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Professor Calls for Nurses to Be Informed, Prevent Stigmatization of Ebola

Nurses must balance their concerns about personal safety with their responsibility to be informed about Ebola, in order to prevent the spread of misinformation and panic. That’s the message contained in a commentary authored by American Sentinel professor Eileen Thomas, Ph.D., MSN, RN, for ADVANCE for Nurses. It’s a must-read for all working nurses, who are being faced with a deluge of media reports and rapidly changing clinical guidelines.

Will history repeat itself?
In a thoughtful and engaging style, Dr. Thomas has crafted a compelling comparison between the spread of Ebola today and the emergence of HIV/AIDS in the 1980s. With both diseases, she says, as the number of cases increased, so did reports of related stigma and fear – resulting in the widespread mistreatment of both patients and at-risk populations. In the case of HIV/AIDS, people who feared they had been exposed to the virus then became reluctant to seek testing and/or treatment, allowing a dreaded disease to gain a foothold and spread across the globe. We cannot let history repeat itself, says Dr. Thomas.

Instead, we should look to history for reassurances that we can safely deal with Ebola while maintaining a high level of compassion for patients. Dr. Thomas points out that while nurses feared HIV/AIDS through the mid-1990s, in some cases refusing to care for infected patients, their apprehension faded as knowledge increased. “Over time,” she wrote, “through education regarding information on how this virus is spread and how to take proper precautions to prevent contracting or spreading the virus, fears and attitudes among nurses towards caring for patients with HIV/AIDS were changed.”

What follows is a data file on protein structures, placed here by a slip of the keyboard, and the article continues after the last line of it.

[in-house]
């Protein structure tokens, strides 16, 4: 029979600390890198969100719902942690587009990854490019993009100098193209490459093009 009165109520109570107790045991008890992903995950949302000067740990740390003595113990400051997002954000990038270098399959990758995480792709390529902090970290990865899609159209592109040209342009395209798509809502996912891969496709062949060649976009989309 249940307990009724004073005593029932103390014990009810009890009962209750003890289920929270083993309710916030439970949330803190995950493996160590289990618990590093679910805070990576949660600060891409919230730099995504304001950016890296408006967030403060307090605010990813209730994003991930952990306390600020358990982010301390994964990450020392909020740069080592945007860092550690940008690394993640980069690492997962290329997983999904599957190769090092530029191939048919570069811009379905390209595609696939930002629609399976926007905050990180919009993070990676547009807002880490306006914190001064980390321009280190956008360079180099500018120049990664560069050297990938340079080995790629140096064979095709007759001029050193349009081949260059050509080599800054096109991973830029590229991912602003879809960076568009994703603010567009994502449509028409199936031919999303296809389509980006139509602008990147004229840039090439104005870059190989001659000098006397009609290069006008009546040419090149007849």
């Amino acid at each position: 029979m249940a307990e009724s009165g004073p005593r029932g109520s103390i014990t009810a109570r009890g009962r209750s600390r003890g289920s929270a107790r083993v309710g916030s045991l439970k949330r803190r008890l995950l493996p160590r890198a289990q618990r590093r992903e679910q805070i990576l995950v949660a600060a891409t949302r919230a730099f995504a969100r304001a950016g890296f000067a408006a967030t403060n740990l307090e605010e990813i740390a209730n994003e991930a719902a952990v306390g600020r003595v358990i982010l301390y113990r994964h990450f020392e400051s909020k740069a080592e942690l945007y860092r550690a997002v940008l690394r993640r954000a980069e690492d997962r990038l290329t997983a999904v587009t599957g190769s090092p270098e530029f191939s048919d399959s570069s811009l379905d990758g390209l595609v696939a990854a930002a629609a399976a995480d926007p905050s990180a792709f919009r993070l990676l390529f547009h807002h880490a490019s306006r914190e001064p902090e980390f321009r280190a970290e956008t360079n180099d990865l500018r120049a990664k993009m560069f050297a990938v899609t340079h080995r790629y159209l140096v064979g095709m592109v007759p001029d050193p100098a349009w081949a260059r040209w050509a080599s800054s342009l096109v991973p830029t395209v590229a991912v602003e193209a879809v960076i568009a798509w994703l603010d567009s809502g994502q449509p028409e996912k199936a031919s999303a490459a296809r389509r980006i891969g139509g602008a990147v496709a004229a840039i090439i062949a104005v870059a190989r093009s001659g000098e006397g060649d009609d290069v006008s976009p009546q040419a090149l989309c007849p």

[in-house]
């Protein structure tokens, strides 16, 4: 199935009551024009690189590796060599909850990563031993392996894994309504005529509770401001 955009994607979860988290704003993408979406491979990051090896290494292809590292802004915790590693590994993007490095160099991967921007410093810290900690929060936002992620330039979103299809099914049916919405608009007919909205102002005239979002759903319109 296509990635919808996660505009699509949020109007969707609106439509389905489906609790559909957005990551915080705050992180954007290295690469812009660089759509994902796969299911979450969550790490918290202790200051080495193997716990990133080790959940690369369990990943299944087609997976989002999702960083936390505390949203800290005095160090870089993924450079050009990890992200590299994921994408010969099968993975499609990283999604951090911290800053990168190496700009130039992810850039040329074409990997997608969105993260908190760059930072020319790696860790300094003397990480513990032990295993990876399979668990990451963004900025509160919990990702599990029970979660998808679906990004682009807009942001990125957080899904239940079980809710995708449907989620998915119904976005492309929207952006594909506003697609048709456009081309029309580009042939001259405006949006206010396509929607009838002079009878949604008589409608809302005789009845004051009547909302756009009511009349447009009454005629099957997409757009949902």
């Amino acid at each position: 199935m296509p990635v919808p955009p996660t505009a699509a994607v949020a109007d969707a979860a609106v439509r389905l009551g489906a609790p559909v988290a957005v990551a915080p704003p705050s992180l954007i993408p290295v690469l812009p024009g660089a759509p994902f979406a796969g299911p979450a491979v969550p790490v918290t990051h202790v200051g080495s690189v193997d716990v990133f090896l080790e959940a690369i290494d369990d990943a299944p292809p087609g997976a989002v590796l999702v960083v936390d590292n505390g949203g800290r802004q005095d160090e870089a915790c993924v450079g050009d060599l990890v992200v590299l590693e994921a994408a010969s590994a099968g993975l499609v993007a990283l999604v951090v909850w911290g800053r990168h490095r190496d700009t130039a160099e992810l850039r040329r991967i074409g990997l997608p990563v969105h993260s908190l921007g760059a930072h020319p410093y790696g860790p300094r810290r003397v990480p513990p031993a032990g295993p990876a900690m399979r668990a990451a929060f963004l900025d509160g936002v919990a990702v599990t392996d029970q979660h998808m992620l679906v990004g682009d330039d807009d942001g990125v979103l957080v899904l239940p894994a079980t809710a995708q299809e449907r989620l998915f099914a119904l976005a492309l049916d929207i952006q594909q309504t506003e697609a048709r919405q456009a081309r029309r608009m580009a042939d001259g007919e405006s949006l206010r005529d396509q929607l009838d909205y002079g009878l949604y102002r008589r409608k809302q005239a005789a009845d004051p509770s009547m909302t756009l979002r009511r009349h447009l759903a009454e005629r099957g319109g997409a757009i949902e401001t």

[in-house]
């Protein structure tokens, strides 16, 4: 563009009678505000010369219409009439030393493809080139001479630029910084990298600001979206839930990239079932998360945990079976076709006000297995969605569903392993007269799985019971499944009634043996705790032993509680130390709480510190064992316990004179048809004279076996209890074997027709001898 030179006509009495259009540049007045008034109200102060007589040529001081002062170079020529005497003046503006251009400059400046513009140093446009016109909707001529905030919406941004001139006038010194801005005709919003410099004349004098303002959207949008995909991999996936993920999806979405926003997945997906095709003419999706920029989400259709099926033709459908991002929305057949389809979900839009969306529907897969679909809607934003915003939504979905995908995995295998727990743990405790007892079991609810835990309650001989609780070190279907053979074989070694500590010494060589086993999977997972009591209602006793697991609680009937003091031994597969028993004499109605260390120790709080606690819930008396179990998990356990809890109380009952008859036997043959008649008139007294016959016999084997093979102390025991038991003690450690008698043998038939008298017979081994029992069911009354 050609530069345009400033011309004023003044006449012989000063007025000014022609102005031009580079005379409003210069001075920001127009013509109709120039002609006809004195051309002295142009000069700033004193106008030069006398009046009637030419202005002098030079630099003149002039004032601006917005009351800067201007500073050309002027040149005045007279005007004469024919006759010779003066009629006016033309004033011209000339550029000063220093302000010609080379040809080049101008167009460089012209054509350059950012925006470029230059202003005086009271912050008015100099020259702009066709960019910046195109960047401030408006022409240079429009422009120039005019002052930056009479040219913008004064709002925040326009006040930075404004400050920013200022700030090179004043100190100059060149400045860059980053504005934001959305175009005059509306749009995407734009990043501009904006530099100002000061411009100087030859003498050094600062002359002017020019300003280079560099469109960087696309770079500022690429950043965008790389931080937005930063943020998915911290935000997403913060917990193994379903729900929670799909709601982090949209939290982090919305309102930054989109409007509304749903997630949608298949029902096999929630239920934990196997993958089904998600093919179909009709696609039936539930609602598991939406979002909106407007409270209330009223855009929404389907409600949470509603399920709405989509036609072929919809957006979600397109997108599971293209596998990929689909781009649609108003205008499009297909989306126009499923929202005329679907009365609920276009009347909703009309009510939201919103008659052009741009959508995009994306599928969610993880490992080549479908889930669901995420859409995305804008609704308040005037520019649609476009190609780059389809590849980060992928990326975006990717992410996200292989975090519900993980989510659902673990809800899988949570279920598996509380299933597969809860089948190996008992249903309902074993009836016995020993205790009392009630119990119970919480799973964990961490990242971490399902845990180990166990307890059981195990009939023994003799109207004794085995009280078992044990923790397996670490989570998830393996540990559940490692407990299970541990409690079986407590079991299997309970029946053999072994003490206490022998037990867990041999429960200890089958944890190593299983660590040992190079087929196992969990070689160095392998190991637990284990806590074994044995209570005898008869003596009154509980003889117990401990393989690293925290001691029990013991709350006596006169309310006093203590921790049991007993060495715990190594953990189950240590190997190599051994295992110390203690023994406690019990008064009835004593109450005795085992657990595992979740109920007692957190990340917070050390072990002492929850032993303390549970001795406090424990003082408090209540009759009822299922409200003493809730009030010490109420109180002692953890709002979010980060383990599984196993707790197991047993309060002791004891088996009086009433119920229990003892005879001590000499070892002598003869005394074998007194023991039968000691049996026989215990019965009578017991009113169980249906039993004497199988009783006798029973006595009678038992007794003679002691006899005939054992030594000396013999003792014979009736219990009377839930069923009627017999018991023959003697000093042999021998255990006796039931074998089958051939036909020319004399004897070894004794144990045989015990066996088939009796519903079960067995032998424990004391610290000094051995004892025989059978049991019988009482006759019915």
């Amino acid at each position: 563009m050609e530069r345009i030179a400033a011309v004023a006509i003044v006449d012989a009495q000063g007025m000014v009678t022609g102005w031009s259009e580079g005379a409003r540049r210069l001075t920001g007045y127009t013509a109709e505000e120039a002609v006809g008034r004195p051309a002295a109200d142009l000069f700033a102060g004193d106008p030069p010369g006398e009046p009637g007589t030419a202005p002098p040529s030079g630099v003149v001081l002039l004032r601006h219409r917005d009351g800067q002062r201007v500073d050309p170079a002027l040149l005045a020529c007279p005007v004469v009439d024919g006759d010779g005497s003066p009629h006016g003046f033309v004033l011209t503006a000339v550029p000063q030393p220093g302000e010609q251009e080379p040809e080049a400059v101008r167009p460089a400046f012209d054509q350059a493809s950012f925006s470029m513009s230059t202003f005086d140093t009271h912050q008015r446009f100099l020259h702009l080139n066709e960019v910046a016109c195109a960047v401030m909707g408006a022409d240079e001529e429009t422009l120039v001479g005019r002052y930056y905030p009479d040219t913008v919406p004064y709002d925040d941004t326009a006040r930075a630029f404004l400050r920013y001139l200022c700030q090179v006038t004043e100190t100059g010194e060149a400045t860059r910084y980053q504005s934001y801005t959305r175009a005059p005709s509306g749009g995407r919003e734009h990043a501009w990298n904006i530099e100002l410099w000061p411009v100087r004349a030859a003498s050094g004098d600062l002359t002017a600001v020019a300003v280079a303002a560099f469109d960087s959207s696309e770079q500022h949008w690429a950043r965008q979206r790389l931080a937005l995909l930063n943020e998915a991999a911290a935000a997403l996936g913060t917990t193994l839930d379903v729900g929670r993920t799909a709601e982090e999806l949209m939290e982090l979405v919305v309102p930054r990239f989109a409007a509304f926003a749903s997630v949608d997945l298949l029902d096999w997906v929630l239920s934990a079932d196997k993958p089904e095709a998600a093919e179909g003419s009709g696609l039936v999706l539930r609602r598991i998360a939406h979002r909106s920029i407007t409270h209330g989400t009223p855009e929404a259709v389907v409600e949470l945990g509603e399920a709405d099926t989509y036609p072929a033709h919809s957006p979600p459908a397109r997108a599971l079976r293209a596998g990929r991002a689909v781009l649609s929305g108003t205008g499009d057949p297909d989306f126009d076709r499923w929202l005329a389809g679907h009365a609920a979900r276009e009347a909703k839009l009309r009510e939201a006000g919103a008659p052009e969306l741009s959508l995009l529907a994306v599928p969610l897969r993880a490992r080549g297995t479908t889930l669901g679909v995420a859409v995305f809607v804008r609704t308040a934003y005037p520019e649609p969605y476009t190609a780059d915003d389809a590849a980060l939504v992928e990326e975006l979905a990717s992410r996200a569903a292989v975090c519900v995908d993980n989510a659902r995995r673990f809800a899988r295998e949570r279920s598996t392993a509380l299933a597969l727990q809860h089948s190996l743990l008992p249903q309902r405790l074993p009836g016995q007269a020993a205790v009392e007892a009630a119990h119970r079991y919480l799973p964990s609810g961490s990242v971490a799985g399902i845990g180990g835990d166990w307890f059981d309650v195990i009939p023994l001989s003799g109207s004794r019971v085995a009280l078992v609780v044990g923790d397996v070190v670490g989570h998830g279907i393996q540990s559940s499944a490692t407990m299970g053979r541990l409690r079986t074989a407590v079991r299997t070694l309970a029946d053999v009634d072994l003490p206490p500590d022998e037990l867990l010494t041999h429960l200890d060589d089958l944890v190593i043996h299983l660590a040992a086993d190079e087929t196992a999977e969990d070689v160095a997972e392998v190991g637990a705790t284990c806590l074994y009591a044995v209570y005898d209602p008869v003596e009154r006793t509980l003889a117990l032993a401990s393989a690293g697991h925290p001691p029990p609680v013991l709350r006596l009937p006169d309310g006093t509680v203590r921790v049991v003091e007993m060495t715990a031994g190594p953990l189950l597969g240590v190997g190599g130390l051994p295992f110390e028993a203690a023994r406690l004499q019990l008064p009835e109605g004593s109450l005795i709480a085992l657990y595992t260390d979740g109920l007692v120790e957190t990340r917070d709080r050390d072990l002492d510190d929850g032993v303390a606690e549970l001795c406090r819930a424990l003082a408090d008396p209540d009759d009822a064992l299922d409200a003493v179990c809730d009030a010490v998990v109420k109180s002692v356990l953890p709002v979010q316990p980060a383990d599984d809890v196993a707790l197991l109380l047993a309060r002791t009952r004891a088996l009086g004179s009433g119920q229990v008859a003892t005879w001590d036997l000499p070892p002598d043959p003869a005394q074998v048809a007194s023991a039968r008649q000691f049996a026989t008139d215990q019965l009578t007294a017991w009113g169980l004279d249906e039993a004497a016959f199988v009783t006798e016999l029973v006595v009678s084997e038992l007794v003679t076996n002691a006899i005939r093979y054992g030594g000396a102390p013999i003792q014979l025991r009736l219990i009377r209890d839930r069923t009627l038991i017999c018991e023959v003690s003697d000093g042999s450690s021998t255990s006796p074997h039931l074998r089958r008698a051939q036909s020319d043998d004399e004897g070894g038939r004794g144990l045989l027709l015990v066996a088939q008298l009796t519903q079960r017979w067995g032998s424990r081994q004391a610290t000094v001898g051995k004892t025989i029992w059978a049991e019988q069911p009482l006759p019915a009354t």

Armed with knowledge, nurses can break the cycle
Dr. Thomas points out that, according to Gallup polls, Americans consistently rank nurses as the most trusted profession. With this trust comes accountability. Nurses have a professional responsibility to learn the facts about the Ebola virus, she says, and should be held accountable for relaying accurate information about Ebola. Since nurses make up the largest component of the healthcare professions, they can negate health-related stigmas. They can help ensure that Ebola does not become the next tragic pandemic, and that fear does not trump common sense.

What do you currently know about Ebola? What concerns do you have? After reading Dr. Thomas’ commentary online, we suggest this piece by epidemiologist Betsy Todd, MPH, RN, CIC, titled Ebola: A Nurse Epidemiologist Puts the Outbreak in Perspective.

American Sentinel University has also compiled a list of reliable resources, so you’ll have the facts at your fingertips.

About us
American Sentinel University is proud to have Dr. Eileen Thomas on our nursing faculty. Dr. Thomas is an accomplished educator who has taught across all levels of nursing at several universities. Her interests in global health lead her to develop and teach a global health nursing course for undergraduate and graduate nursing students. She believes that knowledge is the key to managing Ebola patients and preventing an outbreak within a hospital, community, or worldwide.

Are you interested in keeping patients and providers safe from pathogens in a hospital environment? If planning, implementing, and evaluating infection prevention and control measures appeals to you, consider making this in-demand field your career specialty. As a first step, you can develop new skills and empower yourself with knowledge through an online RN to MSN degree with a specialization in infection control from American Sentinel University, an innovative, accredited provider of online nursing degrees.

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